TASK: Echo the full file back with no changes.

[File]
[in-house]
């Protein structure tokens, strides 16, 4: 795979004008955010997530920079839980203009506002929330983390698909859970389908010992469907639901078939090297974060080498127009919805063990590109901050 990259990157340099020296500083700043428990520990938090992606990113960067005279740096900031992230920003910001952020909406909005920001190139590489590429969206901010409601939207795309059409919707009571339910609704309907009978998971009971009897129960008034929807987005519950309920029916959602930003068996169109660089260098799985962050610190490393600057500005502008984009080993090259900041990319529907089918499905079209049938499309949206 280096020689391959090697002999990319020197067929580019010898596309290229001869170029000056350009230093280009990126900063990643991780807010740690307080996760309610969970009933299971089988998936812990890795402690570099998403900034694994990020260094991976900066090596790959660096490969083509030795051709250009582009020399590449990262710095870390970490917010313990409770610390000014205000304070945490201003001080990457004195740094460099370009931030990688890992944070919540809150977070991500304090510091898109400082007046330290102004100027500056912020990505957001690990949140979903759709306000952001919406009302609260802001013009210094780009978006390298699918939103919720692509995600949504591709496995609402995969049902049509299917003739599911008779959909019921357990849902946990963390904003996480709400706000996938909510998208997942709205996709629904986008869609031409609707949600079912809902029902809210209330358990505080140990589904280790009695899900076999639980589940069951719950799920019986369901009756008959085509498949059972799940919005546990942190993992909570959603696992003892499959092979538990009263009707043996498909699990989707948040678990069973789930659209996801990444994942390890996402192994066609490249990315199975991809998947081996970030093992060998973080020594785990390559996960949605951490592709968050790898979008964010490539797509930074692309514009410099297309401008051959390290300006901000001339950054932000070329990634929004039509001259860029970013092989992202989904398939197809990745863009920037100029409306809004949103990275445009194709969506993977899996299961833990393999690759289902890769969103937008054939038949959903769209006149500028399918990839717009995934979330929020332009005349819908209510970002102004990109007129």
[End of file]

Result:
[in-house]
């Protein structure tokens, strides 16, 4: 795979004008955010997530920079839980203009506002929330983390698909859970389908010992469907639901078939090297974060080498127009919805063990590109901050 990259990157340099020296500083700043428990520990938090992606990113960067005279740096900031992230920003910001952020909406909005920001190139590489590429969206901010409601939207795309059409919707009571339910609704309907009978998971009971009897129960008034929807987005519950309920029916959602930003068996169109660089260098799985962050610190490393600057500005502008984009080993090259900041990319529907089918499905079209049938499309949206 280096020689391959090697002999990319020197067929580019010898596309290229001869170029000056350009230093280009990126900063990643991780807010740690307080996760309610969970009933299971089988998936812990890795402690570099998403900034694994990020260094991976900066090596790959660096490969083509030795051709250009582009020399590449990262710095870390970490917010313990409770610390000014205000304070945490201003001080990457004195740094460099370009931030990688890992944070919540809150977070991500304090510091898109400082007046330290102004100027500056912020990505957001690990949140979903759709306000952001919406009302609260802001013009210094780009978006390298699918939103919720692509995600949504591709496995609402995969049902049509299917003739599911008779959909019921357990849902946990963390904003996480709400706000996938909510998208997942709205996709629904986008869609031409609707949600079912809902029902809210209330358990505080140990589904280790009695899900076999639980589940069951719950799920019986369901009756008959085509498949059972799940919005546990942190993992909570959603696992003892499959092979538990009263009707043996498909699990989707948040678990069973789930659209996801990444994942390890996402192994066609490249990315199975991809998947081996970030093992060998973080020594785990390559996960949605951490592709968050790898979008964010490539797509930074692309514009410099297309401008051959390290300006901000001339950054932000070329990634929004039509001259860029970013092989992202989904398939197809990745863009920037100029409306809004949103990275445009194709969506993977899996299961833990393999690759289902890769969103937008054939038949959903769209006149500028399918990839717009995934979330929020332009005349819908209510970002102004990109007129």